• Department of Early Childhood: Reductions in Universal Pre-school services

Departments that draw down federal support with state money, like the Department of Health Care Policy and Financing (HCPF), would also see significant service cuts under option one. HCPF is one of the largest departments in the state, and most of its funds are used to reimburse providers who offer services for those on Medicaid. Importantly, the cost of these services is, generally, split evenly between the state and federal government. For every dollar the state spends on Medicaid services, the federal government spends a dollar in return. As a result, if HCPF had to reduce the amount of state money spent on Medicaid services by $900 million, this would result in a total reduction of approximately $1.8 billion.

Option Two: Targeted Cuts

A second option imposes more selective, targeted cuts. Notably, there is precedent for this path. During the Great Recession, the state’s General Fund saw a more than 11 percent decrease between FY 2008-2009 and FY 2009 – 2010. To protect core services, some departments saw relatively small budget reductions. By contrast, others, like the Department of Higher Education – which saw a 35 percent decrease in General Fund support – were more significantly impacted. Additionally, it was during this time that the Budget Stabilization Factor was introduced because the state didn’t have the funding to keep up with its constitutionally required K-12 obligations.

If lawmakers were to enact targeted cuts in response to Initiative 108, it may include:

  • A 6 percent cut to all departments except the three largest which collectively constitute nearly 70 percent of General Fund spending. In this way, impacts to the fundamental government services mentioned in option one would be mitigated.
  • A 9 percent cut to HCPF. This reduction equates to a 15 percent decrease in Medicaid reimbursement rates, which are already recognized as too low to reliably cover provider costs. The potential impact on rates for personal care services for those who are older or who have a disability is seen below. It should be noted that these rates are expected to cover all provider costs, including worker wages and benefits, supervisor costs, equipment, training, and overhead expenses.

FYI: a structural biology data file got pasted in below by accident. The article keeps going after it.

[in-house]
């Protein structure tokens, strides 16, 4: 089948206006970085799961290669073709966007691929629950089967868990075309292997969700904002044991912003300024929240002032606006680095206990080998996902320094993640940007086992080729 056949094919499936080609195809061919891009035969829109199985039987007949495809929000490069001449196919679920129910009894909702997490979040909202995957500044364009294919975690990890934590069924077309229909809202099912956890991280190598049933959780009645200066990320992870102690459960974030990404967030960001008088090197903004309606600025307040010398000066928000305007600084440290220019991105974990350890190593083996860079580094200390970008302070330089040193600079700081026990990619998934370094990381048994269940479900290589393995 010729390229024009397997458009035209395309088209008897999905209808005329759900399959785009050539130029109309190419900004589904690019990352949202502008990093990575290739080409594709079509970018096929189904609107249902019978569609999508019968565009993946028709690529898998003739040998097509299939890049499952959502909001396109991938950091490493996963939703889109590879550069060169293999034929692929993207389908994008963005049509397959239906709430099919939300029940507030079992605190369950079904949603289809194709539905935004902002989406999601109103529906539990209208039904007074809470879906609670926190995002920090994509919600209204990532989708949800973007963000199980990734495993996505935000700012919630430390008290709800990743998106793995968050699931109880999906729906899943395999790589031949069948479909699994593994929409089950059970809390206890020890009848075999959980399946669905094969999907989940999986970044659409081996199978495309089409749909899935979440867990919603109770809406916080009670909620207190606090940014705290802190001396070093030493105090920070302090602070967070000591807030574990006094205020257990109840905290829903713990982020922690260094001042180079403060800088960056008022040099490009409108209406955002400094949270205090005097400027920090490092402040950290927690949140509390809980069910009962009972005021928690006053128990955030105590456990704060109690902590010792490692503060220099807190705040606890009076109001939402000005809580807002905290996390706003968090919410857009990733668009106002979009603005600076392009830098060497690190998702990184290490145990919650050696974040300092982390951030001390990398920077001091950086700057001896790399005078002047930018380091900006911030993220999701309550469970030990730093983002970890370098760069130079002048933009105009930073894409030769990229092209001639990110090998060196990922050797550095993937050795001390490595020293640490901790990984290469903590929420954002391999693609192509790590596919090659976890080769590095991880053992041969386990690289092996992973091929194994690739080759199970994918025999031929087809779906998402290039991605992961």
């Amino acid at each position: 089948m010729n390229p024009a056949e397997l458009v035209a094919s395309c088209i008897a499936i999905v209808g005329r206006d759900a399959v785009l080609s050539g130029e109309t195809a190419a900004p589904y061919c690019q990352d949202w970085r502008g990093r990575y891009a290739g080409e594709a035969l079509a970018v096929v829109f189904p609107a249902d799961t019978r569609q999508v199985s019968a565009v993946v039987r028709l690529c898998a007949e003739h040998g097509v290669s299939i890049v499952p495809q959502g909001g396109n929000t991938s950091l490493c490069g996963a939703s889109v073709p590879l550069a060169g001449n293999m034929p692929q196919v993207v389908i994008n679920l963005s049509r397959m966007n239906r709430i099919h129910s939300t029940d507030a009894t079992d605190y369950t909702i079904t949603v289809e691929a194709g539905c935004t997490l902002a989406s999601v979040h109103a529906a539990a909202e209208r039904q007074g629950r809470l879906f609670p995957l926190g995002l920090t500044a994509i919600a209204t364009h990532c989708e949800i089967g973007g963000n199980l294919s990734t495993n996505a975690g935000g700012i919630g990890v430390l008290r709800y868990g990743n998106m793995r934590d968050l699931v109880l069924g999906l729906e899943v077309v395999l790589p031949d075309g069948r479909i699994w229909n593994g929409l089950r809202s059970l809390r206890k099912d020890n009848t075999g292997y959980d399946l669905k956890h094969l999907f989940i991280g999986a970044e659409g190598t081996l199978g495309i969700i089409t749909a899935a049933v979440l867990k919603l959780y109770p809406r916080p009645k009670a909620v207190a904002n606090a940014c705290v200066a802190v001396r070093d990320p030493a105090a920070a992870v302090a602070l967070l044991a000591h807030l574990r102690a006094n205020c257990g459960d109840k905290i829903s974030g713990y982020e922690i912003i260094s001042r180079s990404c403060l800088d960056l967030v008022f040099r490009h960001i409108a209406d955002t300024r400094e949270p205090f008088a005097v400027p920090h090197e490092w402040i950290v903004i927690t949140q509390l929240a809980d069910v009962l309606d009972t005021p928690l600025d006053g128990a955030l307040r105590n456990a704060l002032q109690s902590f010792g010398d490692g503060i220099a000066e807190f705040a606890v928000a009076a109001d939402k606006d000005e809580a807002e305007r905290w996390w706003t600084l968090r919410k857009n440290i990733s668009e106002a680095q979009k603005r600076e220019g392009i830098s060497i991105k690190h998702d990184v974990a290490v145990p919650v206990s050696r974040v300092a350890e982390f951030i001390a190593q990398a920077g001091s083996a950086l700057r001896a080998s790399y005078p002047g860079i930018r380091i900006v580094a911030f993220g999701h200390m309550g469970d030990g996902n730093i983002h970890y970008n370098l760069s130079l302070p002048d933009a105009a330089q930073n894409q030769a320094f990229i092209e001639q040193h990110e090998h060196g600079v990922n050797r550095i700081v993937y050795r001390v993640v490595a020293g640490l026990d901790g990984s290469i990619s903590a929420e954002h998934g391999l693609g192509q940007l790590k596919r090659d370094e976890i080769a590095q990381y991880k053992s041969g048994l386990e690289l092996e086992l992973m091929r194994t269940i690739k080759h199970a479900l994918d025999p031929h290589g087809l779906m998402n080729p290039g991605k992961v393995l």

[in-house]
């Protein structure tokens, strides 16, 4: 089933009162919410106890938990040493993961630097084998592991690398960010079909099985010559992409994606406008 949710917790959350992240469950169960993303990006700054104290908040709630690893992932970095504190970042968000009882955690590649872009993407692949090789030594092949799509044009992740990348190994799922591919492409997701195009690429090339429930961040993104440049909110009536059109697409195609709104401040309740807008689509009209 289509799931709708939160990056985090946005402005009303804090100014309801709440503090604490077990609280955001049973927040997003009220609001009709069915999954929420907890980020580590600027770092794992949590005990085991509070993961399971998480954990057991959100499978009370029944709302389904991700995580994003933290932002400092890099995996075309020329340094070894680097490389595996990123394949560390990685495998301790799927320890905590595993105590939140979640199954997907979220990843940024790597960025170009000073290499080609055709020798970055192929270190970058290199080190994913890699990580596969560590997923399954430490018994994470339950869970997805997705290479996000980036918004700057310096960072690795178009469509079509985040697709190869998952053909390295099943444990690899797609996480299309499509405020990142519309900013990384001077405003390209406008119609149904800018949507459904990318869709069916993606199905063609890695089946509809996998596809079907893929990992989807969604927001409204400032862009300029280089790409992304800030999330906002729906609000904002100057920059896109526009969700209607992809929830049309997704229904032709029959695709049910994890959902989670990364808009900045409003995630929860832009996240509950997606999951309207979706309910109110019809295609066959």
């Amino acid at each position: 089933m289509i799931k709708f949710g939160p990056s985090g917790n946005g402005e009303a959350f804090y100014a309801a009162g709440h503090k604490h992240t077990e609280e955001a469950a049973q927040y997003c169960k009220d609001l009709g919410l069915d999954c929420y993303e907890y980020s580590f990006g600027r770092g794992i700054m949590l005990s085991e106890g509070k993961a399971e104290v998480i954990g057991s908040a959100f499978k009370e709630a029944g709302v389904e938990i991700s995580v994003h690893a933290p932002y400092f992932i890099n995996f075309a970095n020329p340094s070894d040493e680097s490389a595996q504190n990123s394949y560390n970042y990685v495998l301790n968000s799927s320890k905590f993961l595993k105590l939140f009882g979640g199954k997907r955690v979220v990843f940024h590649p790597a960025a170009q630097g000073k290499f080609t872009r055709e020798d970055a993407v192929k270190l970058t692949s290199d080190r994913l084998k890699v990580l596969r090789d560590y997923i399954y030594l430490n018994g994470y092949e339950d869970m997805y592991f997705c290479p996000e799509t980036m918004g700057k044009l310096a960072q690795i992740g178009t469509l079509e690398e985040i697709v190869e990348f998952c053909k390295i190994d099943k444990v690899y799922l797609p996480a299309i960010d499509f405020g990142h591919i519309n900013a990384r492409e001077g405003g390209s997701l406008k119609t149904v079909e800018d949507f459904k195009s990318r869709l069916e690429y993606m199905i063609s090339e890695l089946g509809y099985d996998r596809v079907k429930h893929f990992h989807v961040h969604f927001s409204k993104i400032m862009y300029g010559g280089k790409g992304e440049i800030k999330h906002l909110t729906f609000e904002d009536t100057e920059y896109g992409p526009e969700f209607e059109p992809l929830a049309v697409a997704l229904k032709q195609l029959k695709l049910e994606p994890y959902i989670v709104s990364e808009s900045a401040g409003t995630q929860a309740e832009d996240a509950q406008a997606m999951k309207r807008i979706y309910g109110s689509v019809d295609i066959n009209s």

• A 25 percent decrease in the General Fund share of K-12 spending. This would lead to a more than a $1 billion drop in funding. As we’ve documented elsewhere, an ongoing cut of this size  would lead to the return of a Budget Stabilization Factor.
  • A 65 percent reduction in higher education funding. As has been the case during prior periods of fiscal stress, higher education would likely receive the bulk of budget cuts. It is probable that, in order to help institutions makeup for lost revenue and cover their costs, post-secondary tuition would increase for Colorado students and families.    

Option Three: Prioritize K-12 Education

Finally, lawmakers may decide to protect certain services and prevent cuts in key areas. K-12 education is  a widely recognized priority that many see as critical to Colorado’s long-term well-being. With this in mind, we take a look at what it would take to maintain K-12 funding in full should Initiative 108 pass:

  • An 18.45 percent reduction in all departments except Medicaid and higher education. This would lead to the dangerous cutbacks in fundamental government services discussed above in option one.
  • A 15 percent cut to HCPF. This would equal a 25 percent reduction in Medicaid reimbursement rates. The impacts to provider rates for personal care services are seen below.
  • An 80 percent reduction in higher education funding. Reductions of this size would certainly lead to higher post-secondary costs for Colorado families, as mentioned in option two. However, this level of cuts is likely to jeopardize the ability of some schools throughout the state, but particularly those outside the Front Range, to remain open.

If Initiative 108 passes it isn’t a question of whether Coloradans will see a reduction in services, but which services will receive the largest cuts. Will it be child care or Meals on Wheels? Higher education or K-12? Medicaid or environmental monitoring? Initiative 108 pits each of these essential services which Coloradans rely upon against one another and unnecessarily forces difficult decisions.